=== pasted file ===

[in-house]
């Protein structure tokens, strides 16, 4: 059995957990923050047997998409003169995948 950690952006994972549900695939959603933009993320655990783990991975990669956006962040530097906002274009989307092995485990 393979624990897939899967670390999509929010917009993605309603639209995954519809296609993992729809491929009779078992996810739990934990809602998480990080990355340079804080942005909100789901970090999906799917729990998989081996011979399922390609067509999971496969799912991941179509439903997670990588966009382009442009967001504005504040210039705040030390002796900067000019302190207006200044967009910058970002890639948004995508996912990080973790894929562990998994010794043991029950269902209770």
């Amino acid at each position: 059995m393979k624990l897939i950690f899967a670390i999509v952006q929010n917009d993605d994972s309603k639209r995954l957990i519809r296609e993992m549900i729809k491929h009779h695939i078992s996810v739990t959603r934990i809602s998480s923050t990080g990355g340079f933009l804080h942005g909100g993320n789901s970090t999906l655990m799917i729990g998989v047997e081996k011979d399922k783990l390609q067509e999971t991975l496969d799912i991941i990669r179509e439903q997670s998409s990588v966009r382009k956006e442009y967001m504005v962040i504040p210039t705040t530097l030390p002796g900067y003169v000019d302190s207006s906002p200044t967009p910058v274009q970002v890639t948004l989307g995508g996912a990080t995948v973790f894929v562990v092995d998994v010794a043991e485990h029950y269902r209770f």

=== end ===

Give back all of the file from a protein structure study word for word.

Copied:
[in-house]
């Protein structure tokens, strides 16, 4: 059995957990923050047997998409003169995948 950690952006994972549900695939959603933009993320655990783990991975990669956006962040530097906002274009989307092995485990 393979624990897939899967670390999509929010917009993605309603639209995954519809296609993992729809491929009779078992996810739990934990809602998480990080990355340079804080942005909100789901970090999906799917729990998989081996011979399922390609067509999971496969799912991941179509439903997670990588966009382009442009967001504005504040210039705040030390002796900067000019302190207006200044967009910058970002890639948004995508996912990080973790894929562990998994010794043991029950269902209770």
């Amino acid at each position: 059995m393979k624990l897939i950690f899967a670390i999509v952006q929010n917009d993605d994972s309603k639209r995954l957990i519809r296609e993992m549900i729809k491929h009779h695939i078992s996810v739990t959603r934990i809602s998480s923050t990080g990355g340079f933009l804080h942005g909100g993320n789901s970090t999906l655990m799917i729990g998989v047997e081996k011979d399922k783990l390609q067509e999971t991975l496969d799912i991941i990669r179509e439903q997670s998409s990588v966009r382009k956006e442009y967001m504005v962040i504040p210039t705040t530097l030390p002796g900067y003169v000019d302190s207006s906002p200044t967009p910058v274009q970002v890639t948004l989307g995508g996912a990080t995948v973790f894929v562990v092995d998994v010794a043991e485990h029950y269902r209770f």